Almost two billion e-mails are sent and received by the federal government, daily. Agencies use encryption to try and reduce the leak of unauthorized material, but could e-mail encryption be stopping federal agencies from finding leaked information once it’s out? Results of study by a software company suggest that could be the case.
Federal agencies say the number one way unauthorized data leaves their organizations is through e-mail and the encryption actually hampers efforts to detect the leaks, according to a survey of federal agencies conducted by Axway, a software company that helps large organizations automate the encryption process.
One in four information security mangers see encryption as a threat, according to the survey. It increases security, but also reduces the transparency of e-mail attachments, making it harder to keep an eye on what is actually leaving, said Mike Dayton, senior vice president of Axway’s Security Solution Group.
Desktop encryption, the standard required within the Department of Defense, automatically encrypts e-mails as they are sent and received on devices. Sixty-one percent of managers said encrypted information is harder to track down once it’s gone.
“Unless you have the ability to create a copy or scan the contents of that message then you really have no way of knowing if what’s in it should be going to its recipient,” Dayton said in an interview Wednesday.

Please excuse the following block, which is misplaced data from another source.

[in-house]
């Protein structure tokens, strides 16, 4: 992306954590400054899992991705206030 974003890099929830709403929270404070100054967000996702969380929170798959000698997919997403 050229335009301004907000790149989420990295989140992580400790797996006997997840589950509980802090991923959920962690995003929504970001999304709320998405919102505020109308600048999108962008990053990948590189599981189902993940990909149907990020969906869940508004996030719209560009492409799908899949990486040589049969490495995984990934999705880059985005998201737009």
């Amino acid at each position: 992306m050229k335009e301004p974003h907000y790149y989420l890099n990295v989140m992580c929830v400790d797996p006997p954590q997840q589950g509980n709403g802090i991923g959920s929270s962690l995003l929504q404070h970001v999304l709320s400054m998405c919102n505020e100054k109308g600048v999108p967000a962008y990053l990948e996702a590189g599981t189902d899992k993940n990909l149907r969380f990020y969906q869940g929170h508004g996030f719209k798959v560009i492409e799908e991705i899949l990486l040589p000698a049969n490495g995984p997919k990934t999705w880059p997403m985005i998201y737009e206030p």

Dayton says e-mail gateways act as a mode of encryption that could help IT managers encrypt data, while keeping an eye on outgoing attachments. Instead of desktop encryption, an e-mail gateway can work as “the last stopping point before it leaves your organization,” scanning attachments and encrypting information based on rules set to meet security requirements.
Despite encryption concerns from IT managers, e-mail managers aren’t convinced. Eighty percent of IT managers said they were concerned about leaks embedded in encrypted e-mails. In contrast, only 36 percent of e-mail managers had the same fear.
Forty eight percent of respondents say data leaks happen from standard work e-mail accounts, followed by agency-issued mobile devices (47 percent), flash drives (40 percent), personal e-mail (38 percent), personal mobile devices (33 percent), and web-based work e-mail (23 percent).
illustration from greggoconnell/flickr